23 February 2019
China's national anthem law will aim to prevent incidents such as the one in 2015 when Hong Kong football fans booed the national song before a game. Photo: Reuters
China's national anthem law will aim to prevent incidents such as the one in 2015 when Hong Kong football fans booed the national song before a game. Photo: Reuters

Concerns in HK as China readies new national anthem law

China is preparing a new law in relation to the national anthem, the March of the Volunteers, a move that will also have repercussions for Hong Kong people.

On Monday, the draft legislation was given a second reading by the National People’s Congress Standing Committee (NPCSC), with tough punishments proposed for anyone who shows disrespect to the national anthem or misuses or mocks the song.

The new law, whose draft could be finalized in October and passed by the parliament before the end of the year, should be also applied to Hong Kong, mainland authorities said.

It must be included it in Annex III of the Basic Law of Hong Kong, which lists applicable national laws, at proper time, according to the proposal.

According to the draft, which NPCSC members began to deliberate in June this year, maliciously modifying the anthem’s lyrics or performing it in a derogatory manner will constitute a punishable offense.

The legislation will encourage people to sing the anthem to express patriotism, but will come down hard on those who use it inappropriately.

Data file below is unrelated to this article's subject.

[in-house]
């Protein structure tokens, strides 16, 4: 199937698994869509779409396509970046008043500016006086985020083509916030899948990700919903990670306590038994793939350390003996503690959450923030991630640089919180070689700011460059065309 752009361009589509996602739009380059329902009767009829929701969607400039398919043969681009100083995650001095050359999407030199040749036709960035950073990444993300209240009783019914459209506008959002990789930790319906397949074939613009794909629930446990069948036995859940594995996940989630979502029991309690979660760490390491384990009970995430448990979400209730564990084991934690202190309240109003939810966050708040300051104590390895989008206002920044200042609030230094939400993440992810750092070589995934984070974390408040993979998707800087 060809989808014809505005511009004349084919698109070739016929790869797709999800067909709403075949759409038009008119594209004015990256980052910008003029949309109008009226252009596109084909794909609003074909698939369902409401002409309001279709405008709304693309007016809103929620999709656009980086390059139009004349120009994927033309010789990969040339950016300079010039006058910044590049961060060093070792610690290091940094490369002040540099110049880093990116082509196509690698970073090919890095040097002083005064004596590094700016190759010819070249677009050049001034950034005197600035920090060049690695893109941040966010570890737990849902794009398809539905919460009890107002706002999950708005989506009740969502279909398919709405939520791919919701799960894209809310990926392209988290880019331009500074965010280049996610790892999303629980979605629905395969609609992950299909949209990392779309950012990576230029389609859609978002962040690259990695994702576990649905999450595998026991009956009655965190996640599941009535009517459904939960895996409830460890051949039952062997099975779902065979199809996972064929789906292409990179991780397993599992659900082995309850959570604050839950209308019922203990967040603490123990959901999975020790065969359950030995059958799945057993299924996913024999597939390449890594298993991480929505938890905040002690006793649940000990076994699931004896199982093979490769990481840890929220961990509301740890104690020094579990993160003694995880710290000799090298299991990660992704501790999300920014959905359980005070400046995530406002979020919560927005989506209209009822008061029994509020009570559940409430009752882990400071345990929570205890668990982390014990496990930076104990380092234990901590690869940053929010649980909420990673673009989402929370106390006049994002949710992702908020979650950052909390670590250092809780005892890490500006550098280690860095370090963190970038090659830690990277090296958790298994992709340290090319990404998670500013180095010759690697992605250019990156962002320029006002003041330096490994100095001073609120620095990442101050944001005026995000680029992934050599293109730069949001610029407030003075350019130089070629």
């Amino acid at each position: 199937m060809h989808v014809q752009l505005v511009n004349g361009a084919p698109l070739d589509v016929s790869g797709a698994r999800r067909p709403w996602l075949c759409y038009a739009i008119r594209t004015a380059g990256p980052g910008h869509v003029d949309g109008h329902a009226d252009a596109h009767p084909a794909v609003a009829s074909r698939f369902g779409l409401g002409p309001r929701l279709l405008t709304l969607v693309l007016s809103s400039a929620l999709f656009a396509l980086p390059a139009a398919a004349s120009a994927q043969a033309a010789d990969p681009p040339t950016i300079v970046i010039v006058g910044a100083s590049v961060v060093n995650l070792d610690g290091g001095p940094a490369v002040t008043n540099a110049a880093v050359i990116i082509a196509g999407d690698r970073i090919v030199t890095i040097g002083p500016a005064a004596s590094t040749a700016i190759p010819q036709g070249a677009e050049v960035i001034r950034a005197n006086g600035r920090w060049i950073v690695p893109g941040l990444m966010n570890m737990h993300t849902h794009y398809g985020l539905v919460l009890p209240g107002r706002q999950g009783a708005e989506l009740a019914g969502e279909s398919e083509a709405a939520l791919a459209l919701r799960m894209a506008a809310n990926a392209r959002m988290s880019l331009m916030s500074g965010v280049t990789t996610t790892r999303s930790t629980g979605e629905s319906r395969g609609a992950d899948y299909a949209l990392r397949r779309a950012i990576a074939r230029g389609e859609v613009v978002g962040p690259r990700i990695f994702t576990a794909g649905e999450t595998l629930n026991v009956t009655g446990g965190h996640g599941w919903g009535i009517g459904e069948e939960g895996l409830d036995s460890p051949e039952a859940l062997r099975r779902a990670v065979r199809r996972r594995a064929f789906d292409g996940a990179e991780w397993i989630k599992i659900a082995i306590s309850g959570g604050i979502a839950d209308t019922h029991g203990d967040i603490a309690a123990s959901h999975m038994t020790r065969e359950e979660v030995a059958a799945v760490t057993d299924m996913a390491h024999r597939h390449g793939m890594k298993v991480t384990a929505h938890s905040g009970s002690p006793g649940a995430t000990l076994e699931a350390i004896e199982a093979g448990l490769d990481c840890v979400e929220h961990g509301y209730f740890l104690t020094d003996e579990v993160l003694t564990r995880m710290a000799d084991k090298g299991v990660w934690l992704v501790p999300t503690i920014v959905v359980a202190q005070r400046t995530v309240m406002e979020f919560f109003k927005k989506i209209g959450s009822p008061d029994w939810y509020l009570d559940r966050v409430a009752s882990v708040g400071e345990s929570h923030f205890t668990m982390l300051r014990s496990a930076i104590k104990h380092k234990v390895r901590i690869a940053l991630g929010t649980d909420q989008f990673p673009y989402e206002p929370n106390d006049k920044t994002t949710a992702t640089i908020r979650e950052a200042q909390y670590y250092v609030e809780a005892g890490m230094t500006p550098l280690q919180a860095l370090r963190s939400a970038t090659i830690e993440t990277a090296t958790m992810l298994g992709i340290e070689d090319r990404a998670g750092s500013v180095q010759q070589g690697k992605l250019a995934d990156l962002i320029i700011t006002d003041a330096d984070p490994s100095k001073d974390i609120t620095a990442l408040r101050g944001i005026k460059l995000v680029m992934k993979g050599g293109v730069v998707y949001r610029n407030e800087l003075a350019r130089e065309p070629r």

Under the proposal, it is illegal to use the national anthem at funerals and other “inappropriate” private occasions, in commercial advertisements or as background music at public places, China’s official Xinhua news agency reported.

When the national anthem is played during appropriate occasions, people should immediately show respect by standing up straight and being solemn.

Violators could face a warning or detention of up to 15 days. There may be criminal liability if a person is convicted.

The draft law, meanwhile, states that the national anthem should be taught to students in primary and secondary schools, as part of the pupils’ patriotic education.

Some Hong Kong lawmakers have expressed concern over the proposed application of the national anthem rules in Hong Kong through the Basic Law annexure route.  

Lawmaker Dennis Kwok Wing-hang, who represents the legal sector, pointed out that it is not proper for the government to enforce national anthem law by resorting to Article 18 of the Basic Law.

To ensure Hongkongers’ current freedom and rights are protected, the law must pass through local legislation process, Kwok said.

He added that forcibly making the national anthem part of school education materials may violate the Basic Law, which allows Hong Kong to decide its education policies by itself.

Executive Council member Ip Kwok-him, who is a Hong Kong deputy to the National people’s Congress (NPC), said Hongkongers must realize it will be against the law to boo the national anthem in the future.

He referred to an incident in 2015 when several Hong Kong football fans booed China’s anthem before a match between Hong Kong and China at the Mong Kok Stadium for a qualifying round of the 2018 World Cup.

Ng Leung-sing, a Hong Kong deputy to NPC and a former lawmaker, said it should not take too long before the new national anthem law is enforced in Hong Kong, reported.

The timing could be sometime next year, given what we have seen in relation to the National Flag and National Emblem Ordinance, Ng was quoted as saying.

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